Most people even outside of the technology industry have wondered what the next 'mobile phone' would be. Some analysts are banking on the next 'mobile phone' being some form of eye-wear that would incorporate augmented reality. Facebook and the Ray-Ban's owner might just be building that.
CNBC has said that Facebook has now partnered up with Luxottica, the owner of Ray-Ban, Oakley and other big companies in the eye-wear industry. The contacts close to the deal have said that these companies are planning on building the 'next mobile phone' in the form of augmented reality glasses that would allow for users to make calls, see information, livestream what you are seeing, while also features apps and more.
This new product has been titled Orion and according to sources close to this deal the new pair of shades wouldn't be reaching the market until 2023 - 2025. While that might seem like some time away from us, Mark Zuckerberg has reportedly said that he considers this project to be a 'priority' over at Facebook.
The 2016 launch Vive headset will soon be much harder to buy throughout the rest of 2019, and will eventually be discontinued, HTC confirms.
Now that there's a galaxy of new Vive headsets like the Vive Focus, Vive Cosmos, and Vive Pro, HTC will soon retire the original launch Vive. The new modular $699 Vive Cosmos aims to replace the 2016 Vive with inside-out tracking, reduced cords, and the ability to attach various mods like wireless receivers.
"We felt like it's time to start bringing in a new replacement for the Vive CE. That product is going to start coming out of the market very shortly. By the end of the quarter it's going to start becoming very scarce in channel," HTC VR general manager Dan O'Brien told UploadVR.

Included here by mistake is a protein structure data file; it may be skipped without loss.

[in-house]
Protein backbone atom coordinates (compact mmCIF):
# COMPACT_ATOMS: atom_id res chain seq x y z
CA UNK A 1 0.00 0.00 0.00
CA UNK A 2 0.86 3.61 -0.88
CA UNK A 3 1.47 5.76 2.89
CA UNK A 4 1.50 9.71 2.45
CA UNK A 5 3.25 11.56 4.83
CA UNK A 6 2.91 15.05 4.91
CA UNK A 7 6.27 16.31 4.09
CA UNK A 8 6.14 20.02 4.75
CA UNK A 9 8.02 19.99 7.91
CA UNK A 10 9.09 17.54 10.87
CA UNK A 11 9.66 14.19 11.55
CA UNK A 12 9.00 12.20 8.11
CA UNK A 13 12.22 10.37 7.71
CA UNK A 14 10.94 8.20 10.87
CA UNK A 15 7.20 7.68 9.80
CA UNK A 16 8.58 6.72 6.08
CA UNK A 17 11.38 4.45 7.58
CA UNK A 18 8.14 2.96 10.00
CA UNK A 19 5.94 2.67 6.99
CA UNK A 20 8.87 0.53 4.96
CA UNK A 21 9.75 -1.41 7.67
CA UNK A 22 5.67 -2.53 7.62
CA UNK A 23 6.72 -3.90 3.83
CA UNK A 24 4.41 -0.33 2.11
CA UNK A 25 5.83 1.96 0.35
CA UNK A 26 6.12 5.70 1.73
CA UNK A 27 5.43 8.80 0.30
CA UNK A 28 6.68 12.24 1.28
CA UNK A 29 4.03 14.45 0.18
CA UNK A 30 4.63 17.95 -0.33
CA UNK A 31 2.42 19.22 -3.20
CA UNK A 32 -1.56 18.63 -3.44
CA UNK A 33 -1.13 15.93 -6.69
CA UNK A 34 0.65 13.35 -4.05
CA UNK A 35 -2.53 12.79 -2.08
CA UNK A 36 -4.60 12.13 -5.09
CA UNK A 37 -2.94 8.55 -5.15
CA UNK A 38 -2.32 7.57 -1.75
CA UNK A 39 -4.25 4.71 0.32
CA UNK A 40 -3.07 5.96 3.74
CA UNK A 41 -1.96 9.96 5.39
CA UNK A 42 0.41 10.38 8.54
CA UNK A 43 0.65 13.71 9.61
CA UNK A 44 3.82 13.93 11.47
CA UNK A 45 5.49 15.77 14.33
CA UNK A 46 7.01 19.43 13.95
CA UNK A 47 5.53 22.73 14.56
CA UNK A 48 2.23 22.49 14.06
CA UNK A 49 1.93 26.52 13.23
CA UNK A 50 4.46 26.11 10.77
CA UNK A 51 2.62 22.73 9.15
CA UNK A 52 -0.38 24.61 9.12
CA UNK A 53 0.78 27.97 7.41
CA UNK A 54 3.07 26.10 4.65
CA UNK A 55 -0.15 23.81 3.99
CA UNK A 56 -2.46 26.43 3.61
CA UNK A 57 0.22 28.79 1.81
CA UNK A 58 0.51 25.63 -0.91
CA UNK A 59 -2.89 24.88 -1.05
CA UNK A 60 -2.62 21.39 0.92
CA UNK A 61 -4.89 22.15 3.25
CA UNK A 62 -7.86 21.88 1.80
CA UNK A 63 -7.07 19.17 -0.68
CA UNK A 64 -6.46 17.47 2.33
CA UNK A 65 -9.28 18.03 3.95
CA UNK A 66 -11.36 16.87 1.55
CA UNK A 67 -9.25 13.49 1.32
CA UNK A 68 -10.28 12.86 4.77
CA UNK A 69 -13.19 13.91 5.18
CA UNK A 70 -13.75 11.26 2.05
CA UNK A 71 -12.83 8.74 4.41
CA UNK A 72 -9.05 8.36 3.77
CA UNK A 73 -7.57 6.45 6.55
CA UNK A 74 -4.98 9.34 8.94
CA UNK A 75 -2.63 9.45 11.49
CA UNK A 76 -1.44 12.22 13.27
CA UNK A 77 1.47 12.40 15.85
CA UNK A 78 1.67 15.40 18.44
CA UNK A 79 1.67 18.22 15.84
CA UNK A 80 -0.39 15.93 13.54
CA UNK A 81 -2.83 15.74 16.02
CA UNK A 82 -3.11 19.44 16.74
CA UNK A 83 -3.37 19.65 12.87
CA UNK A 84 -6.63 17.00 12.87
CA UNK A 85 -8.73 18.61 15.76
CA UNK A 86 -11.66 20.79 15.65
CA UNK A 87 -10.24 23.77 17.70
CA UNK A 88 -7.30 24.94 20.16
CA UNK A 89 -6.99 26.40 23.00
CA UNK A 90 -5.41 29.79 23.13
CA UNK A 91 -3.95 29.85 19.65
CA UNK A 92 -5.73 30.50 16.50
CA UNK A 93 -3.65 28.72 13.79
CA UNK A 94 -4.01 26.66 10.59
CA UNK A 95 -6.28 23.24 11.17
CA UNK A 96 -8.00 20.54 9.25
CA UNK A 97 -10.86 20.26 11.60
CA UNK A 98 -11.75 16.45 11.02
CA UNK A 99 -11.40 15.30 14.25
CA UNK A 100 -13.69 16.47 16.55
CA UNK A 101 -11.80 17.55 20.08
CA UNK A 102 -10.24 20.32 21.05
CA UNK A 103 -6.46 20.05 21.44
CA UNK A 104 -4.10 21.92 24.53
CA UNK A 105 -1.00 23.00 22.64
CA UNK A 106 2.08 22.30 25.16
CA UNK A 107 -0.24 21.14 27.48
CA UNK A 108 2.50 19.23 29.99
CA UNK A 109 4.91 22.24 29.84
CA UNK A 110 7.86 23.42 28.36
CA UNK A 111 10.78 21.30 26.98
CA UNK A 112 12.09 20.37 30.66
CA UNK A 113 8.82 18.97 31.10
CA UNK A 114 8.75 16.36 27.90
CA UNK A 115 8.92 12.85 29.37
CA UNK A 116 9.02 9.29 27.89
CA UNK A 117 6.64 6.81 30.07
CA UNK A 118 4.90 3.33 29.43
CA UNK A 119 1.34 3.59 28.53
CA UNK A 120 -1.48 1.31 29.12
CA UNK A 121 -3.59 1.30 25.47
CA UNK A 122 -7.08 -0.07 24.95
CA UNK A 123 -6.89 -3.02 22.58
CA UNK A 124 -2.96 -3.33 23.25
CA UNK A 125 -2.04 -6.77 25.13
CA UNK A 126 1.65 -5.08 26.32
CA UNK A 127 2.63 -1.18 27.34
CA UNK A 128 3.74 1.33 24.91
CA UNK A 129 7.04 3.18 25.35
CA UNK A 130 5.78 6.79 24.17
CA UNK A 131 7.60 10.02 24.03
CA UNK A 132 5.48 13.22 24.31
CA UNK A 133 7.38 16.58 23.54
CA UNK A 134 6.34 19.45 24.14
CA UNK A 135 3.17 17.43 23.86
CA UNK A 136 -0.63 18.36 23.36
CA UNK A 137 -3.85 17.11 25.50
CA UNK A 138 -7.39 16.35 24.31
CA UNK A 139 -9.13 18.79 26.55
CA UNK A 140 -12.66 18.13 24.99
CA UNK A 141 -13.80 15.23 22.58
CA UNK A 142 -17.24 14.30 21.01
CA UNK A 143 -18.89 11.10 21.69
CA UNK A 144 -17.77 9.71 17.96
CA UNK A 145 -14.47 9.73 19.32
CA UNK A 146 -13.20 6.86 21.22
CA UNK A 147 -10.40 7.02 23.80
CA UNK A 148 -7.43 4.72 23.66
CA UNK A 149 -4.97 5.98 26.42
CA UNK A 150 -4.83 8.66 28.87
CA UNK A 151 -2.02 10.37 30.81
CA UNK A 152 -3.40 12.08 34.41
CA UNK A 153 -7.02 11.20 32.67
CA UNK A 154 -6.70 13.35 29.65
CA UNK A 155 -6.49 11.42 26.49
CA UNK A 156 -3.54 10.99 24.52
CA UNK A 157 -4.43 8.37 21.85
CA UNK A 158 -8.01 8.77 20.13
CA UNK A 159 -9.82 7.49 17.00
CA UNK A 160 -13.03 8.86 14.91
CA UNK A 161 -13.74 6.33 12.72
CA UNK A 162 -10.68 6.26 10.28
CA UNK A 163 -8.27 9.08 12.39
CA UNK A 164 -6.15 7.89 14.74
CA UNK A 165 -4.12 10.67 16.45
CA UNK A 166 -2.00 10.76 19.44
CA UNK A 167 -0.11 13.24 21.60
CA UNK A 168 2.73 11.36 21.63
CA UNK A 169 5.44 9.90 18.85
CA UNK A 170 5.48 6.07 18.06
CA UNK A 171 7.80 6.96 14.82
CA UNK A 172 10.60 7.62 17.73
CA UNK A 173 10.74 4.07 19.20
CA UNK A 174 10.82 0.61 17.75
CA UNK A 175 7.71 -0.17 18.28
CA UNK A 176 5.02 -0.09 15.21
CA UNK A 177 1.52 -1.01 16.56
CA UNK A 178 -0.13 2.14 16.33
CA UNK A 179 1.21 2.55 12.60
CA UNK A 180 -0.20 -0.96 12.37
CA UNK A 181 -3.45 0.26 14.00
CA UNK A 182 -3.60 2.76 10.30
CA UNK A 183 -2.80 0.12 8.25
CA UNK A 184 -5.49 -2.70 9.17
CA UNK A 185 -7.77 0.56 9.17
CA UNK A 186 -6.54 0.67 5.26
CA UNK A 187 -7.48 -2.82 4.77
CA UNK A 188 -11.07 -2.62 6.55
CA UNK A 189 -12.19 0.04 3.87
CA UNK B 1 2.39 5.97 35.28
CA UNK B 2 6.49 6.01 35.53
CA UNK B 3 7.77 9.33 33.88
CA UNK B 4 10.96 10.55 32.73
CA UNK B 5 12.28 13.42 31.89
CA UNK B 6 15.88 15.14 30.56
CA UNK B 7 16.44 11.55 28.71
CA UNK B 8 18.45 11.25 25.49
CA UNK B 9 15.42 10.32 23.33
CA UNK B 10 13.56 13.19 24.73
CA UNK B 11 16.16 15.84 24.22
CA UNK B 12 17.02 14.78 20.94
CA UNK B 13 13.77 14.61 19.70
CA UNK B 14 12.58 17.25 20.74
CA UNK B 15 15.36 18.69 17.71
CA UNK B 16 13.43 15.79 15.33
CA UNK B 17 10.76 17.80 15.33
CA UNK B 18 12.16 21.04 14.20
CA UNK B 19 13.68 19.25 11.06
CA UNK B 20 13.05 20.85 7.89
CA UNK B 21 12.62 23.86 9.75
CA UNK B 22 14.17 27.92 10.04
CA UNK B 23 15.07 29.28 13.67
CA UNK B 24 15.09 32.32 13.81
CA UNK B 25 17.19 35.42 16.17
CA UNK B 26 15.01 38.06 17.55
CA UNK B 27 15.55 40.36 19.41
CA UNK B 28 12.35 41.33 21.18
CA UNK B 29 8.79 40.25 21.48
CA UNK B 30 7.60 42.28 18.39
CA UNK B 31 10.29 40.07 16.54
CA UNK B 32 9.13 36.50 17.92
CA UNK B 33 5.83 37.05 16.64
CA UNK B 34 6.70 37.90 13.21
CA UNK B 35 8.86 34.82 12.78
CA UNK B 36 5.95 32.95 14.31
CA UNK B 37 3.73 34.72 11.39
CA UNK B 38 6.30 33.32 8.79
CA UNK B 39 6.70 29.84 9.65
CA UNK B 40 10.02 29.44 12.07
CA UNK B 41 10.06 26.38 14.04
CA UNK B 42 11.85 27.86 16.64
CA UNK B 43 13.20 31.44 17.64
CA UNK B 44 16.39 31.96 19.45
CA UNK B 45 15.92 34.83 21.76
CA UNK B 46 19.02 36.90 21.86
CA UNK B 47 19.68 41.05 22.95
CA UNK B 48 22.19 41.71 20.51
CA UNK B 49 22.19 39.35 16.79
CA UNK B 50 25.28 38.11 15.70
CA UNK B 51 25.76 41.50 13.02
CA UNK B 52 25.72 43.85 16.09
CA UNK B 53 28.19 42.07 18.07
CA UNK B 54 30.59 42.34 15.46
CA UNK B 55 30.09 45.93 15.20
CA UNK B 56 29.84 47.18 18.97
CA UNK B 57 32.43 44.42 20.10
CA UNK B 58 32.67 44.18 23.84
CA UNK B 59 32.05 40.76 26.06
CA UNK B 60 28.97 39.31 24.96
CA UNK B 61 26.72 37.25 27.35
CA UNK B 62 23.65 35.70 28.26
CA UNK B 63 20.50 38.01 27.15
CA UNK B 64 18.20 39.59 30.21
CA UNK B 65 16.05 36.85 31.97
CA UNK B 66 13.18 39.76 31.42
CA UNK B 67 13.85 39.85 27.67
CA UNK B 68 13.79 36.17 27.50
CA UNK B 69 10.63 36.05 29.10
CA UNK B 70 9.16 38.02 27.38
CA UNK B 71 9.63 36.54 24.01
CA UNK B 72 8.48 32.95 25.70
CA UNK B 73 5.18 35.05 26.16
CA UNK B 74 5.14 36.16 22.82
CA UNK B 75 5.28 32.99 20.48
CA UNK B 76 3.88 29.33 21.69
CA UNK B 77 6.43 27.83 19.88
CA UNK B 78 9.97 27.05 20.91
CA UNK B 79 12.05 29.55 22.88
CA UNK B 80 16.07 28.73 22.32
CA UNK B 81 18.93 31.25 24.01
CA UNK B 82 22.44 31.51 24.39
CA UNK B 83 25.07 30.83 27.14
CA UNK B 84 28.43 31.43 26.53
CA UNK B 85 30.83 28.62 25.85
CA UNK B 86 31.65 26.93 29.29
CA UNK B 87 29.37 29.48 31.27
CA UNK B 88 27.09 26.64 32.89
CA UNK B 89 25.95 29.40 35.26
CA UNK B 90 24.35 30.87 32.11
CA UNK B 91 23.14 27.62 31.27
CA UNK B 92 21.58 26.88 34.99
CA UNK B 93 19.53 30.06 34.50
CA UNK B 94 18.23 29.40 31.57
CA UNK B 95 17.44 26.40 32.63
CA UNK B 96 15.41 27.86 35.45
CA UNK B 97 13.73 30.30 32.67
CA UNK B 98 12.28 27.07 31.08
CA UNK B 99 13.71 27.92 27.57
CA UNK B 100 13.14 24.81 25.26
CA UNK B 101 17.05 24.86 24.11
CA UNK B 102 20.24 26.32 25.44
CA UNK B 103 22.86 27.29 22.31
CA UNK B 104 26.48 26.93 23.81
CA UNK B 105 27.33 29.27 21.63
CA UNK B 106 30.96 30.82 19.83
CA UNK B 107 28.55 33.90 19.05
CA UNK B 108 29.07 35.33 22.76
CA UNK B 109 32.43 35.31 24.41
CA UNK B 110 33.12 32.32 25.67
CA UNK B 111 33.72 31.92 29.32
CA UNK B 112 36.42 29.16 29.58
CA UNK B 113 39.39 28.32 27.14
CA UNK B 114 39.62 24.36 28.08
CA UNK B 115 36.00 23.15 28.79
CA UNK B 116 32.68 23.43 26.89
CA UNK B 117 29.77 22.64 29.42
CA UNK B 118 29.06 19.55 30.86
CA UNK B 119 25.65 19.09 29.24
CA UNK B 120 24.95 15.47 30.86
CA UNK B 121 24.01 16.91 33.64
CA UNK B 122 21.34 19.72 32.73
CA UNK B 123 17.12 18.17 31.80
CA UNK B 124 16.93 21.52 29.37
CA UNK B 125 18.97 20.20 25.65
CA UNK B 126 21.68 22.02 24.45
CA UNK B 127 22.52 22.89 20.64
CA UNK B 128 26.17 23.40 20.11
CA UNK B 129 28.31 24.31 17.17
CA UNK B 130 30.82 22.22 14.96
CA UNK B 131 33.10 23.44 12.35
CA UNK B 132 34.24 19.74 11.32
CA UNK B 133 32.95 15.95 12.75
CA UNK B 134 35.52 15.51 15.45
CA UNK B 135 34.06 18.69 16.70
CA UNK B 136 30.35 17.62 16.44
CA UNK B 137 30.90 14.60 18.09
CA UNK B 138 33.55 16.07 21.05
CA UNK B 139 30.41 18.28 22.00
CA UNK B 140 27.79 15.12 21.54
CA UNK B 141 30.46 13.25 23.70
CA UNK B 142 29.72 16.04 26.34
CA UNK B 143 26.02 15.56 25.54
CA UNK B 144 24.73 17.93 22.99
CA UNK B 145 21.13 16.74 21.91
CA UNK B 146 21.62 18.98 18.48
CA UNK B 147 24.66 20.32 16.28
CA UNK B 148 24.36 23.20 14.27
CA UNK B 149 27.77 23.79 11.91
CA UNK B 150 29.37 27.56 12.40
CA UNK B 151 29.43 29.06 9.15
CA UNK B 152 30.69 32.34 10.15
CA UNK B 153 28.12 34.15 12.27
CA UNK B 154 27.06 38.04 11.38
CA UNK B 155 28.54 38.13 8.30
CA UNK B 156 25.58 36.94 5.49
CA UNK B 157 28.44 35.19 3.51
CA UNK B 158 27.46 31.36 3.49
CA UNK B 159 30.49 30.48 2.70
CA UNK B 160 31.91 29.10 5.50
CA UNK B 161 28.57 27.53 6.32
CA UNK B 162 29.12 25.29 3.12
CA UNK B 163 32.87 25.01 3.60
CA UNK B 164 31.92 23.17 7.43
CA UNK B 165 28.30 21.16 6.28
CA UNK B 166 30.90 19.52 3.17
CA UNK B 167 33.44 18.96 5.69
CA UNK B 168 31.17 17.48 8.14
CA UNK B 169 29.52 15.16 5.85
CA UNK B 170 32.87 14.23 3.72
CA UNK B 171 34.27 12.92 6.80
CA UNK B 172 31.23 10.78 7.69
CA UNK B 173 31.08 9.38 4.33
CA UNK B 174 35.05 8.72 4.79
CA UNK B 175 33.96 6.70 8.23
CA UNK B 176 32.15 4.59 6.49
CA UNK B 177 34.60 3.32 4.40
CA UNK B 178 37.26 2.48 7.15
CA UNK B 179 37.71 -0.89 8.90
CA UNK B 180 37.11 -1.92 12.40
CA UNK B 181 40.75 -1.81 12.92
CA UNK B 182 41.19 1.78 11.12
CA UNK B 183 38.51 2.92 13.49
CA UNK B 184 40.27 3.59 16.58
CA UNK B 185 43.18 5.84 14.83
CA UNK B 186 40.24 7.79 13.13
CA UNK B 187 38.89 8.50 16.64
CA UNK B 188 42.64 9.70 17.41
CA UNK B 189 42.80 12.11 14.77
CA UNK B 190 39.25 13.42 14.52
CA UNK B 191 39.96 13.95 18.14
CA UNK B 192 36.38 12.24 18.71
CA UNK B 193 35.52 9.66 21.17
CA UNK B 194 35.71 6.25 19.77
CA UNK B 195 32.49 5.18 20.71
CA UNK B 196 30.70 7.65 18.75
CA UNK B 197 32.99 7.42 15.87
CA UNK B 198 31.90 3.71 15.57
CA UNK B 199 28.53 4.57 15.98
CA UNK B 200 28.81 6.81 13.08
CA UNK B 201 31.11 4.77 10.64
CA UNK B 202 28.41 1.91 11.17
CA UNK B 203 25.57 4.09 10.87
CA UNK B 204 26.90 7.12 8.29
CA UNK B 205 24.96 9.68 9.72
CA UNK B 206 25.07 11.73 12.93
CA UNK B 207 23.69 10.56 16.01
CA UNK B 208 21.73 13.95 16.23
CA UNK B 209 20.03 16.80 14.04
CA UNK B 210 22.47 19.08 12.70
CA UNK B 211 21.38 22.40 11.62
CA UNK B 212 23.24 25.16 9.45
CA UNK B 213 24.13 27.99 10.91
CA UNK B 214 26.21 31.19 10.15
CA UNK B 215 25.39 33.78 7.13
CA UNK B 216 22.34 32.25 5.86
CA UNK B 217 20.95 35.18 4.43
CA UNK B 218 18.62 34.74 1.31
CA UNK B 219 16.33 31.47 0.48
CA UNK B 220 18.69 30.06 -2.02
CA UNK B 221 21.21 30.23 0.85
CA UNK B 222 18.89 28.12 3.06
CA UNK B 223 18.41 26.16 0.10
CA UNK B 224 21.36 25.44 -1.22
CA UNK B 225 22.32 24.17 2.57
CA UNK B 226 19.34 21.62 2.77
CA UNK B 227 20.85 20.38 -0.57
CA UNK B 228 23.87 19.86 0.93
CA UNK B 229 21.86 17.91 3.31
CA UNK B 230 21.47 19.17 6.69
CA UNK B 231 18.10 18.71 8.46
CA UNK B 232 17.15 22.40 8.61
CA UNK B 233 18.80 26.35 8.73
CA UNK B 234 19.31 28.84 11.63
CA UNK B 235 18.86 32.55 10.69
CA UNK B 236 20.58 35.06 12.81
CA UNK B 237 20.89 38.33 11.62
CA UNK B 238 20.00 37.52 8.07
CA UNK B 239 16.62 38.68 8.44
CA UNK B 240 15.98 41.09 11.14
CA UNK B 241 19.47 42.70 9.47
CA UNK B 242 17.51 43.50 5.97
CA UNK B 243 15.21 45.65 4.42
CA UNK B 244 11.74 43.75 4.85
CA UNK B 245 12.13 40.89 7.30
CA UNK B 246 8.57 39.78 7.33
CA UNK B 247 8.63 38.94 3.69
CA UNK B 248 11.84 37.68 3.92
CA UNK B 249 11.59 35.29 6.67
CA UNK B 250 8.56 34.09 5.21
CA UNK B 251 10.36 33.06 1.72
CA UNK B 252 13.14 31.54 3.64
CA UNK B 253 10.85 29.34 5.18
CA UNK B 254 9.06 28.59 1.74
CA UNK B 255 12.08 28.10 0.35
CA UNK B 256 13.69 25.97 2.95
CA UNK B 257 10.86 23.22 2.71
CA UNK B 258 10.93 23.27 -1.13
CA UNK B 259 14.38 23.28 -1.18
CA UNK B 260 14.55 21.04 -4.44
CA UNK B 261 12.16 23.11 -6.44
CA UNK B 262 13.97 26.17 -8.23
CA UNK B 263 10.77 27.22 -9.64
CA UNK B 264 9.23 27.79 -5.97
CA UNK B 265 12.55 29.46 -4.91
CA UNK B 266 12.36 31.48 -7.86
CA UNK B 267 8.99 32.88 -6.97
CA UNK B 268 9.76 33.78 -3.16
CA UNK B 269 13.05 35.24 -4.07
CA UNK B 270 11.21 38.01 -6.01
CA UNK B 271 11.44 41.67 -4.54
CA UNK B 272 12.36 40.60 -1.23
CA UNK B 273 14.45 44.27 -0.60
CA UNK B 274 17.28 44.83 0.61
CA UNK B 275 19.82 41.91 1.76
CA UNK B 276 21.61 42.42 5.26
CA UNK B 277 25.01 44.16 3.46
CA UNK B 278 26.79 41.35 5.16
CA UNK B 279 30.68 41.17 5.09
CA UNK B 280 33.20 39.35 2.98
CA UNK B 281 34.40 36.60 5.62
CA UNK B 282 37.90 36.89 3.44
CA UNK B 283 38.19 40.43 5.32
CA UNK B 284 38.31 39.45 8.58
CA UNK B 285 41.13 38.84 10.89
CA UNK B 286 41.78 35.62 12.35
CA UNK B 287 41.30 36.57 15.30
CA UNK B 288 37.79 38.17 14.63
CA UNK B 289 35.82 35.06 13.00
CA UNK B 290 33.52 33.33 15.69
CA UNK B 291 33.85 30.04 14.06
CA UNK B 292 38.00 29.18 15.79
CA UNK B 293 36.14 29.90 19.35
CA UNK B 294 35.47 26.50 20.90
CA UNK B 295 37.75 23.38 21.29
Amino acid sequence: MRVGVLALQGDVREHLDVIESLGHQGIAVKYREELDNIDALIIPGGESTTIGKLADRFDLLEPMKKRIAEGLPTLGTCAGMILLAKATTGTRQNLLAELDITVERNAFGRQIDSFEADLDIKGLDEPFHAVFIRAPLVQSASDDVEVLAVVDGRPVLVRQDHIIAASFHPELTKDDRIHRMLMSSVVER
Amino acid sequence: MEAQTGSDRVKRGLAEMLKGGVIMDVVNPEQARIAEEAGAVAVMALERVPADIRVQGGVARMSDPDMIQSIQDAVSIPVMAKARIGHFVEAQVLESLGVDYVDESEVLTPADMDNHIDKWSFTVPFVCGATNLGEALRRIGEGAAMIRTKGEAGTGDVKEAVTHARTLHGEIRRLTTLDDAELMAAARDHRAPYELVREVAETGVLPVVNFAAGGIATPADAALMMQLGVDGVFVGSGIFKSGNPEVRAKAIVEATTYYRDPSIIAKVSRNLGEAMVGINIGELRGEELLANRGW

HTC's new Vive Cosmos headset will cost $699, putting it between the self-contained Vive Focus at $599 and the premium Vive Pro at $799.
The new Vive Cosmos VR HMD is built around ease-of-use and accessibility, and brings spec performance boosts over original Vive headset. The Cosmos has two 3.4-inch panels at 1440x1700 pixels per eye for a combined 2880x1700p or about 88% more pixels than the base Vive, complete with a 90Hz refresh rate and a 110-degree field of view.
The major difference is the Cosmos doesn't require base stations for movement tracking. It's outfitted with six cameras for inside-out tracking, making setting up a breeze. The Cosmos is also modular. HTC teased smartphone interactivity when the Cosmos was first announced, but the only mod that's official is an external tracking mod that allows you to use old Vive tracking base stations for improved immersion.
Nate Mitchell has announced he's leaving Facebook in a post on Reddit, with the co-founder of Oculus saying: "Hey everyone - I have some bittersweet news to share with this community. After 7 incredible years, I've decided to move on from Oculus / Facebook".
I first met Nate back at PAX Australia 2013 when Oculus was a small start-up, and he was one of the most humble guys I'd ever met. He remembered me again at CES 2015, and again was a humble human being even with Oculus going through its meteroic rise with Palmer Luckey and creating a VR market out of nothing really.
Facebook is looking internally and externally to find a replacement for Mitchell, according to someone who spoke with WIRED. Facebook CTO Mike Schroepfer said in a reply to Mitchell's post on Facebook: "Nate thank you for all you've done for VR and FB. Was and is an amazing ride and blast working with you. THANK YOU! Hope you get some well-deserved rest and I can't wait to see what you do next!"
We all gawk at the glitz and glamor that is Hollywood. It has been said that Hollywood film and shows of the sci-fi genre tend to show future items which one day may come to pass. This one just came along much quicker than most.